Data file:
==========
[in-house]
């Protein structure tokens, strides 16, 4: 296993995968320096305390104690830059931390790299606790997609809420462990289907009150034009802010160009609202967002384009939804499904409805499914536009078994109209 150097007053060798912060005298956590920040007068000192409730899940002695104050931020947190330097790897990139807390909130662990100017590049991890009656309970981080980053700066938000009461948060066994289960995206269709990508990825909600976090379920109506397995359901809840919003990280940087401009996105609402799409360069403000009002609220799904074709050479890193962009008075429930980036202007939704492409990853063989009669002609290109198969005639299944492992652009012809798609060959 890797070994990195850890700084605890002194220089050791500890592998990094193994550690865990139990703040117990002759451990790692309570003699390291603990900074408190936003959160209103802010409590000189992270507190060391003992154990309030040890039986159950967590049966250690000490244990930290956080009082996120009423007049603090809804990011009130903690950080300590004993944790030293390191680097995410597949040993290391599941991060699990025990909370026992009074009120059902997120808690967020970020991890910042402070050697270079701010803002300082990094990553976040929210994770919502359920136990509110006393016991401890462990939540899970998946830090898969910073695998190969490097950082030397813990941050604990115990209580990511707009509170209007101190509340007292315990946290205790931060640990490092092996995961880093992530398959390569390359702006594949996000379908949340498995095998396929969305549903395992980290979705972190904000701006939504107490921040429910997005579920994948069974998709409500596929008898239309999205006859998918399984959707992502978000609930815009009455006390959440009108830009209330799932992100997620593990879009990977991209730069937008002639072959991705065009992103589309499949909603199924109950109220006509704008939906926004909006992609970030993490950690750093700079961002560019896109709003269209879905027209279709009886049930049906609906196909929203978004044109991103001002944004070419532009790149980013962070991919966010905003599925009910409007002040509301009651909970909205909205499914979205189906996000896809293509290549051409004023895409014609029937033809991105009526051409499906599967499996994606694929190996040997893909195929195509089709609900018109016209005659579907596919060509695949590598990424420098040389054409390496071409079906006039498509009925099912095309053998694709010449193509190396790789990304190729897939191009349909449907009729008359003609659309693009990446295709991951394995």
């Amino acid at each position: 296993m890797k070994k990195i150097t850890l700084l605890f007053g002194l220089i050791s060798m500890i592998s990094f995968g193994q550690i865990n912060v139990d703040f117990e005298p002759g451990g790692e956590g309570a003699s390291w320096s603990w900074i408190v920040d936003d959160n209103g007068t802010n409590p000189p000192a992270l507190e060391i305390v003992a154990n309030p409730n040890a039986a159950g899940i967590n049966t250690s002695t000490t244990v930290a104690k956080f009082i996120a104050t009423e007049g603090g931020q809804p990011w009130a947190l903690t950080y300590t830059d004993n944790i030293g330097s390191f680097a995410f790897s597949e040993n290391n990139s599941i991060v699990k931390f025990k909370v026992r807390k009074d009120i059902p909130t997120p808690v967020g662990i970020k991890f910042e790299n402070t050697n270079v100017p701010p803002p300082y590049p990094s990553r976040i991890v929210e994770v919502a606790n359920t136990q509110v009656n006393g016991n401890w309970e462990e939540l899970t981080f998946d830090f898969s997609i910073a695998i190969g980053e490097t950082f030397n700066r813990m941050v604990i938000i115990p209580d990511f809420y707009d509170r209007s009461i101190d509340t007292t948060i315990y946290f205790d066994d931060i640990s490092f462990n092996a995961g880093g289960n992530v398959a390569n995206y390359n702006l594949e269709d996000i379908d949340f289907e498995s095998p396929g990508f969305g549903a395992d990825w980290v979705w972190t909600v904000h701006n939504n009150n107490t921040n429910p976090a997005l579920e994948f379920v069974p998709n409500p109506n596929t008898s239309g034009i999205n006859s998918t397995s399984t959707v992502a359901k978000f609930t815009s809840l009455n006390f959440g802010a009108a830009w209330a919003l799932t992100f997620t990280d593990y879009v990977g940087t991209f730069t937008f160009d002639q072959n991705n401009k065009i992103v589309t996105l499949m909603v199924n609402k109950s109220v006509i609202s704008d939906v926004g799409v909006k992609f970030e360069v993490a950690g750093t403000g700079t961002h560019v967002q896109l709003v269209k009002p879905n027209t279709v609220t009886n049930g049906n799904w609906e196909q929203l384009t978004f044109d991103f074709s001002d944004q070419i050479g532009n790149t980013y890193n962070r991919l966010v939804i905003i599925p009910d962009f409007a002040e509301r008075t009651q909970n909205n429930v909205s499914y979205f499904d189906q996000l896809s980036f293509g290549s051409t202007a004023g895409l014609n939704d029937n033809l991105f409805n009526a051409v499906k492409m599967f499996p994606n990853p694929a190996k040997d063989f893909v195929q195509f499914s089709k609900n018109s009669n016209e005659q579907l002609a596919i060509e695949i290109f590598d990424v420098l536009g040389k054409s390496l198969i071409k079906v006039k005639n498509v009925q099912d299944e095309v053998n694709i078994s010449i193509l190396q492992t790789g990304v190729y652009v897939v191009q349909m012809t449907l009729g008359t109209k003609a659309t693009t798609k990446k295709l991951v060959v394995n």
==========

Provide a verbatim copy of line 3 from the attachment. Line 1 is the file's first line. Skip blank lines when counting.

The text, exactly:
């Amino acid at each position: 296993m890797k070994k990195i150097t850890l700084l605890f007053g002194l220089i050791s060798m500890i592998s990094f995968g193994q550690i865990n912060v139990d703040f117990e005298p002759g451990g790692e956590g309570a003699s390291w320096s603990w900074i408190v920040d936003d959160n209103g007068t802010n409590p000189p000192a992270l507190e060391i305390v003992a154990n309030p409730n040890a039986a159950g899940i967590n049966t250690s002695t000490t244990v930290a104690k956080f009082i996120a104050t009423e007049g603090g931020q809804p990011w009130a947190l903690t950080y300590t830059d004993n944790i030293g330097s390191f680097a995410f790897s597949e040993n290391n990139s599941i991060v699990k931390f025990k909370v026992r807390k009074d009120i059902p909130t997120p808690v967020g662990i970020k991890f910042e790299n402070t050697n270079v100017p701010p803002p300082y590049p990094s990553r976040i991890v929210e994770v919502a606790n359920t136990q509110v009656n006393g016991n401890w309970e462990e939540l899970t981080f998946d830090f898969s997609i910073a695998i190969g980053e490097t950082f030397n700066r813990m941050v604990i938000i115990p209580d990511f809420y707009d509170r209007s009461i101190d509340t007292t948060i315990y946290f205790d066994d931060i640990s490092f462990n092996a995961g880093g289960n992530v398959a390569n995206y390359n702006l594949e269709d996000i379908d949340f289907e498995s095998p396929g990508f969305g549903a395992d990825w980290v979705w972190t909600v904000h701006n939504n009150n107490t921040n429910p976090a997005l579920e994948f379920v069974p998709n409500p109506n596929t008898s239309g034009i999205n006859s998918t397995s399984t959707v992502a359901k978000f609930t815009s809840l009455n006390f959440g802010a009108a830009w209330a919003l799932t992100f997620t990280d593990y879009v990977g940087t991209f730069t937008f160009d002639q072959n991705n401009k065009i992103v589309t996105l499949m909603v199924n609402k109950s109220v006509i609202s704008d939906v926004g799409v909006k992609f970030e360069v993490a950690g750093t403000g700079t961002h560019v967002q896109l709003v269209k009002p879905n027209t279709v609220t009886n049930g049906n799904w609906e196909q929203l384009t978004f044109d991103f074709s001002d944004q070419i050479g532009n790149t980013y890193n962070r991919l966010v939804i905003i599925p009910d962009f409007a002040e509301r008075t009651q909970n909205n429930v909205s499914y979205f499904d189906q996000l896809s980036f293509g290549s051409t202007a004023g895409l014609n939704d029937n033809l991105f409805n009526a051409v499906k492409m599967f499996p994606n990853p694929a190996k040997d063989f893909v195929q195509f499914s089709k609900n018109s009669n016209e005659q579907l002609a596919i060509e695949i290109f590598d990424v420098l536009g040389k054409s390496l198969i071409k079906v006039k005639n498509v009925q099912d299944e095309v053998n694709i078994s010449i193509l190396q492992t790789g990304v190729y652009v897939v191009q349909m012809t449907l009729g008359t109209k003609a659309t693009t798609k990446k295709l991951v060959v394995n």